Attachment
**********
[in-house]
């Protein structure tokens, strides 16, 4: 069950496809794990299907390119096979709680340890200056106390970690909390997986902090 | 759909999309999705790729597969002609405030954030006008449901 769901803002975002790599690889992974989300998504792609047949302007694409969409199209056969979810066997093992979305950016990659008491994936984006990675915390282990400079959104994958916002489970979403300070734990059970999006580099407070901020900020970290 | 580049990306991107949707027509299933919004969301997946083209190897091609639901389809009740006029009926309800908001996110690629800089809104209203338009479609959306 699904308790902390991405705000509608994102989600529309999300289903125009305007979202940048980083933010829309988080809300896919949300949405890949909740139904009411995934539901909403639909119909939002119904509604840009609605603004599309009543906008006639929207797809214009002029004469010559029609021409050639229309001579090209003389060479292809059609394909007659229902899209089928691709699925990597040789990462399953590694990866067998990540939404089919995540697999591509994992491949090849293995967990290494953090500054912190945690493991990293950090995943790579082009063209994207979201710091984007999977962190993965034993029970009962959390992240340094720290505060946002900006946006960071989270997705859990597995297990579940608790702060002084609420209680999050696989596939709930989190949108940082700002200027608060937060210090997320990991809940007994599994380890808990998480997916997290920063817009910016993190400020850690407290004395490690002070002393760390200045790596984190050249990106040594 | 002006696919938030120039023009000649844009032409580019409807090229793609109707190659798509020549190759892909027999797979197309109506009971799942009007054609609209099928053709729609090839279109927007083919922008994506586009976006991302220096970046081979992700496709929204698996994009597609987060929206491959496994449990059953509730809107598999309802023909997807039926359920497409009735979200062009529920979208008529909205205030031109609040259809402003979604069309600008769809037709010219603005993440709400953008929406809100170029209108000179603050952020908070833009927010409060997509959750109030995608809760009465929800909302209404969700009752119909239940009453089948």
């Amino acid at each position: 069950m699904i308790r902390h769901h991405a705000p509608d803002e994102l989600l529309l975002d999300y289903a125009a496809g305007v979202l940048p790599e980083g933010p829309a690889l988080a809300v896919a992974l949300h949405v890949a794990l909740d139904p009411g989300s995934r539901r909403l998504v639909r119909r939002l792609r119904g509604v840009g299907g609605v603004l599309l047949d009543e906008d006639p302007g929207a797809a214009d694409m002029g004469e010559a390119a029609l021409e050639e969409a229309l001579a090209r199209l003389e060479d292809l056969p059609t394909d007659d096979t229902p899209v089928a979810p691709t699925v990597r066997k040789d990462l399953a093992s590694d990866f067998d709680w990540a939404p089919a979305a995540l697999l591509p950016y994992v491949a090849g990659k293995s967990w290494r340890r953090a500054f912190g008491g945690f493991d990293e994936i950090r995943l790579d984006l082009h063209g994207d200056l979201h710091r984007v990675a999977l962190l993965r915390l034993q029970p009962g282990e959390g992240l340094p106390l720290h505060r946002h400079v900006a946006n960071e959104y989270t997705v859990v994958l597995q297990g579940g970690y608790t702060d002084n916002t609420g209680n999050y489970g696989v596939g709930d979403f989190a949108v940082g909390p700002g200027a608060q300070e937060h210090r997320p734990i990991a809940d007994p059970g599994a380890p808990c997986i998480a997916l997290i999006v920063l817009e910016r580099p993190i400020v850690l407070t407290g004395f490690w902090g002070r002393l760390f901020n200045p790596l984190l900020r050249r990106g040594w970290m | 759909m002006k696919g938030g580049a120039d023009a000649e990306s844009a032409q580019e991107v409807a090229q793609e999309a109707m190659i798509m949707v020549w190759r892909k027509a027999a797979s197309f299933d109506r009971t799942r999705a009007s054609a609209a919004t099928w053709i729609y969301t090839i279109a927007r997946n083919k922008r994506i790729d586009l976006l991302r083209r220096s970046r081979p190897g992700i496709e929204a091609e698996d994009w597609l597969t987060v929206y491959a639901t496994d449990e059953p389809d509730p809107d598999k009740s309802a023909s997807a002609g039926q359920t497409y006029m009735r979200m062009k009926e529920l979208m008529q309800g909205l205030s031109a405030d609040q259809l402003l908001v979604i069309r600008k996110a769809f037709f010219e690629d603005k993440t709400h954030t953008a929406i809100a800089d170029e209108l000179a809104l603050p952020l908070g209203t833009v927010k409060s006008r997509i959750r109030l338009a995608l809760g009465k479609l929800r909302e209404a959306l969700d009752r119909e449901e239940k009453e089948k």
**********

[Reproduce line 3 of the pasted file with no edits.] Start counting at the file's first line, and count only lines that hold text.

């Amino acid at each position: 069950m699904i308790r902390h769901h991405a705000p509608d803002e994102l989600l529309l975002d999300y289903a125009a496809g305007v979202l940048p790599e980083g933010p829309a690889l988080a809300v896919a992974l949300h949405v890949a794990l909740d139904p009411g989300s995934r539901r909403l998504v639909r119909r939002l792609r119904g509604v840009g299907g609605v603004l599309l047949d009543e906008d006639p302007g929207a797809a214009d694409m002029g004469e010559a390119a029609l021409e050639e969409a229309l001579a090209r199209l003389e060479d292809l056969p059609t394909d007659d096979t229902p899209v089928a979810p691709t699925v990597r066997k040789d990462l399953a093992s590694d990866f067998d709680w990540a939404p089919a979305a995540l697999l591509p950016y994992v491949a090849g990659k293995s967990w290494r340890r953090a500054f912190g008491g945690f493991d990293e994936i950090r995943l790579d984006l082009h063209g994207d200056l979201h710091r984007v990675a999977l962190l993965r915390l034993q029970p009962g282990e959390g992240l340094p106390l720290h505060r946002h400079v900006a946006n960071e959104y989270t997705v859990v994958l597995q297990g579940g970690y608790t702060d002084n916002t609420g209680n999050y489970g696989v596939g709930d979403f989190a949108v940082g909390p700002g200027a608060q300070e937060h210090r997320p734990i990991a809940d007994p059970g599994a380890p808990c997986i998480a997916l997290i999006v920063l817009e910016r580099p993190i400020v850690l407070t407290g004395f490690w902090g002070r002393l760390f901020n200045p790596l984190l900020r050249r990106g040594w970290m | 759909m002006k696919g938030g580049a120039d023009a000649e990306s844009a032409q580019e991107v409807a090229q793609e999309a109707m190659i798509m949707v020549w190759r892909k027509a027999a797979s197309f299933d109506r009971t799942r999705a009007s054609a609209a919004t099928w053709i729609y969301t090839i279109a927007r997946n083919k922008r994506i790729d586009l976006l991302r083209r220096s970046r081979p190897g992700i496709e929204a091609e698996d994009w597609l597969t987060v929206y491959a639901t496994d449990e059953p389809d509730p809107d598999k009740s309802a023909s997807a002609g039926q359920t497409y006029m009735r979200m062009k009926e529920l979208m008529q309800g909205l205030s031109a405030d609040q259809l402003l908001v979604i069309r600008k996110a769809f037709f010219e690629d603005k993440t709400h954030t953008a929406i809100a800089d170029e209108l000179a809104l603050p952020l908070g209203t833009v927010k409060s006008r997509i959750r109030l338009a995608l809760g009465k479609l929800r909302e209404a959306l969700d009752r119909e449901e239940k009453e089948k």